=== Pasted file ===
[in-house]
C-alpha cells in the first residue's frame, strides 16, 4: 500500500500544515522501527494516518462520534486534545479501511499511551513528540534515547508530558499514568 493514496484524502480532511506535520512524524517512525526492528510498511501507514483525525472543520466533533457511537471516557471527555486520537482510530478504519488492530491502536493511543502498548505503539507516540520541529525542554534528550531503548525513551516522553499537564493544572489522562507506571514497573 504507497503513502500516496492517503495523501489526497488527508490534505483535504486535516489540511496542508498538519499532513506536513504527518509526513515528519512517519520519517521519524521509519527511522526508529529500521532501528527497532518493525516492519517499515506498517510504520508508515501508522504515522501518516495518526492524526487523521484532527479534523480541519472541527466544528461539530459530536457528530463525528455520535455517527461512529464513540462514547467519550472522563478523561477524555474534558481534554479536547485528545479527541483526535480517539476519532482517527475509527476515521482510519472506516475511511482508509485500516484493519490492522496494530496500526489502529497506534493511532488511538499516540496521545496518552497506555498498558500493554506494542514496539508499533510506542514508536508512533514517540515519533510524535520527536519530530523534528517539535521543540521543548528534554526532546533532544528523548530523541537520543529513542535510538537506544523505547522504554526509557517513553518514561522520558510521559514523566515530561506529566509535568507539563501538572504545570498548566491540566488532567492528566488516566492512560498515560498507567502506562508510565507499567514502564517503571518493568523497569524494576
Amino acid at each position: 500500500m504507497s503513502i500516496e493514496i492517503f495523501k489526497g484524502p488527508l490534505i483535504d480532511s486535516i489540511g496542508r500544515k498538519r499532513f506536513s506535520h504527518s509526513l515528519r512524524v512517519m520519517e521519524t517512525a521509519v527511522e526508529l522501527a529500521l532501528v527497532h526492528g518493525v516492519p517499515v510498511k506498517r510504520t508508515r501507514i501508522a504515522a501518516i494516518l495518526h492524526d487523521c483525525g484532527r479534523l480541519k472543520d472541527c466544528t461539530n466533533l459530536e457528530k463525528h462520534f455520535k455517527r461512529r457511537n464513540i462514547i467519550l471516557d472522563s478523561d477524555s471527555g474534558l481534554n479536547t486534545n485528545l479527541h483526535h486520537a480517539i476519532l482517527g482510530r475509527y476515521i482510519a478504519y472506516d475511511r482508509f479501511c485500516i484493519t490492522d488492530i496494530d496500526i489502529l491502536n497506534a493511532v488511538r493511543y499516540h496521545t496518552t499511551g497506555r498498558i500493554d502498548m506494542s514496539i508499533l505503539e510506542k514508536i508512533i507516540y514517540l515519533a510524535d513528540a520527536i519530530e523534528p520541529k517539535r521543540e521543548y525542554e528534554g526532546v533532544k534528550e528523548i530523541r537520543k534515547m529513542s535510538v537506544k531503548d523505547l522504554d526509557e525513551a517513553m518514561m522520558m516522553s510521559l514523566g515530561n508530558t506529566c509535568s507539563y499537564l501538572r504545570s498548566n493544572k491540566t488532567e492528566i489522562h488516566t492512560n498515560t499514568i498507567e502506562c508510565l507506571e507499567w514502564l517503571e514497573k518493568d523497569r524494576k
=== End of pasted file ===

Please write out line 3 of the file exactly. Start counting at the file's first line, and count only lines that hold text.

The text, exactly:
Amino acid at each position: 500500500m504507497s503513502i500516496e493514496i492517503f495523501k489526497g484524502p488527508l490534505i483535504d480532511s486535516i489540511g496542508r500544515k498538519r499532513f506536513s506535520h504527518s509526513l515528519r512524524v512517519m520519517e521519524t517512525a521509519v527511522e526508529l522501527a529500521l532501528v527497532h526492528g518493525v516492519p517499515v510498511k506498517r510504520t508508515r501507514i501508522a504515522a501518516i494516518l495518526h492524526d487523521c483525525g484532527r479534523l480541519k472543520d472541527c466544528t461539530n466533533l459530536e457528530k463525528h462520534f455520535k455517527r461512529r457511537n464513540i462514547i467519550l471516557d472522563s478523561d477524555s471527555g474534558l481534554n479536547t486534545n485528545l479527541h483526535h486520537a480517539i476519532l482517527g482510530r475509527y476515521i482510519a478504519y472506516d475511511r482508509f479501511c485500516i484493519t490492522d488492530i496494530d496500526i489502529l491502536n497506534a493511532v488511538r493511543y499516540h496521545t496518552t499511551g497506555r498498558i500493554d502498548m506494542s514496539i508499533l505503539e510506542k514508536i508512533i507516540y514517540l515519533a510524535d513528540a520527536i519530530e523534528p520541529k517539535r521543540e521543548y525542554e528534554g526532546v533532544k534528550e528523548i530523541r537520543k534515547m529513542s535510538v537506544k531503548d523505547l522504554d526509557e525513551a517513553m518514561m522520558m516522553s510521559l514523566g515530561n508530558t506529566c509535568s507539563y499537564l501538572r504545570s498548566n493544572k491540566t488532567e492528566i489522562h488516566t492512560n498515560t499514568i498507567e502506562c508510565l507506571e507499567w514502564l517503571e514497573k518493568d523497569r524494576k